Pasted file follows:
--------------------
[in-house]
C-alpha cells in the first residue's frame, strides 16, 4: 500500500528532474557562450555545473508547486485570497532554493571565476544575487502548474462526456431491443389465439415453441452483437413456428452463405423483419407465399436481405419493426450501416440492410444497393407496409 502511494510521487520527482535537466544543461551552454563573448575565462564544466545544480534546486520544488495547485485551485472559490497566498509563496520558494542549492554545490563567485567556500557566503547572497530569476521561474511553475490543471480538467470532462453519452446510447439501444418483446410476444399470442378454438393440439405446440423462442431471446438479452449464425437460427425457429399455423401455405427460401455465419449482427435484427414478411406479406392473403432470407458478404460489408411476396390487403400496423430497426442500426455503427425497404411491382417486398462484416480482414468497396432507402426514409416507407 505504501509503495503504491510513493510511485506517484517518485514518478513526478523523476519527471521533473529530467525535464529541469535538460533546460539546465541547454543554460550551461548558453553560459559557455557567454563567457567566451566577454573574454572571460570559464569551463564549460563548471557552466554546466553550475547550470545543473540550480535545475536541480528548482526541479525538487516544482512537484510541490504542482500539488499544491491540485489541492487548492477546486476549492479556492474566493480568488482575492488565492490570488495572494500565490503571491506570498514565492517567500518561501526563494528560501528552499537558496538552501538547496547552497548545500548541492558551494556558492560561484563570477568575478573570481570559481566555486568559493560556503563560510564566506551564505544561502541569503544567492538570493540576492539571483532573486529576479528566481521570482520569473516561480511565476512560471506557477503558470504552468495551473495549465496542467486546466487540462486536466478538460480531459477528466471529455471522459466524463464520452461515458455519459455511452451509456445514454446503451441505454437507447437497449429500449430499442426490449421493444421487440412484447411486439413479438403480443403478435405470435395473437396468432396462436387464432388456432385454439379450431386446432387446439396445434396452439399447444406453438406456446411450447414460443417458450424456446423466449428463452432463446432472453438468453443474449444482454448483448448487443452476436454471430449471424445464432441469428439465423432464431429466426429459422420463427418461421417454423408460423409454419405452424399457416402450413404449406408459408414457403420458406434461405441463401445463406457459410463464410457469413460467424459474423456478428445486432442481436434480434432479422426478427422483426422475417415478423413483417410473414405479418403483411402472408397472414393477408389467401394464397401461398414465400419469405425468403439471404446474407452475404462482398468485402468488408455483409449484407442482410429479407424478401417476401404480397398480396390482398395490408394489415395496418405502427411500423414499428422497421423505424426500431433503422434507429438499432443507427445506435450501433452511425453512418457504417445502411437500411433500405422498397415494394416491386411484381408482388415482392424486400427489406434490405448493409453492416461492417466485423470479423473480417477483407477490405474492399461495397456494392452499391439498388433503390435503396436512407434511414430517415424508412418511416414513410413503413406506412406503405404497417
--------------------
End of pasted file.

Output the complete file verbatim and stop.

[in-house]
C-alpha cells in the first residue's frame, strides 16, 4: 500500500528532474557562450555545473508547486485570497532554493571565476544575487502548474462526456431491443389465439415453441452483437413456428452463405423483419407465399436481405419493426450501416440492410444497393407496409 502511494510521487520527482535537466544543461551552454563573448575565462564544466545544480534546486520544488495547485485551485472559490497566498509563496520558494542549492554545490563567485567556500557566503547572497530569476521561474511553475490543471480538467470532462453519452446510447439501444418483446410476444399470442378454438393440439405446440423462442431471446438479452449464425437460427425457429399455423401455405427460401455465419449482427435484427414478411406479406392473403432470407458478404460489408411476396390487403400496423430497426442500426455503427425497404411491382417486398462484416480482414468497396432507402426514409416507407 505504501509503495503504491510513493510511485506517484517518485514518478513526478523523476519527471521533473529530467525535464529541469535538460533546460539546465541547454543554460550551461548558453553560459559557455557567454563567457567566451566577454573574454572571460570559464569551463564549460563548471557552466554546466553550475547550470545543473540550480535545475536541480528548482526541479525538487516544482512537484510541490504542482500539488499544491491540485489541492487548492477546486476549492479556492474566493480568488482575492488565492490570488495572494500565490503571491506570498514565492517567500518561501526563494528560501528552499537558496538552501538547496547552497548545500548541492558551494556558492560561484563570477568575478573570481570559481566555486568559493560556503563560510564566506551564505544561502541569503544567492538570493540576492539571483532573486529576479528566481521570482520569473516561480511565476512560471506557477503558470504552468495551473495549465496542467486546466487540462486536466478538460480531459477528466471529455471522459466524463464520452461515458455519459455511452451509456445514454446503451441505454437507447437497449429500449430499442426490449421493444421487440412484447411486439413479438403480443403478435405470435395473437396468432396462436387464432388456432385454439379450431386446432387446439396445434396452439399447444406453438406456446411450447414460443417458450424456446423466449428463452432463446432472453438468453443474449444482454448483448448487443452476436454471430449471424445464432441469428439465423432464431429466426429459422420463427418461421417454423408460423409454419405452424399457416402450413404449406408459408414457403420458406434461405441463401445463406457459410463464410457469413460467424459474423456478428445486432442481436434480434432479422426478427422483426422475417415478423413483417410473414405479418403483411402472408397472414393477408389467401394464397401461398414465400419469405425468403439471404446474407452475404462482398468485402468488408455483409449484407442482410429479407424478401417476401404480397398480396390482398395490408394489415395496418405502427411500423414499428422497421423505424426500431433503422434507429438499432443507427445506435450501433452511425453512418457504417445502411437500411433500405422498397415494394416491386411484381408482388415482392424486400427489406434490405448493409453492416461492417466485423470479423473480417477483407477490405474492399461495397456494392452499391439498388433503390435503396436512407434511414430517415424508412418511416414513410413503413406506412406503405404497417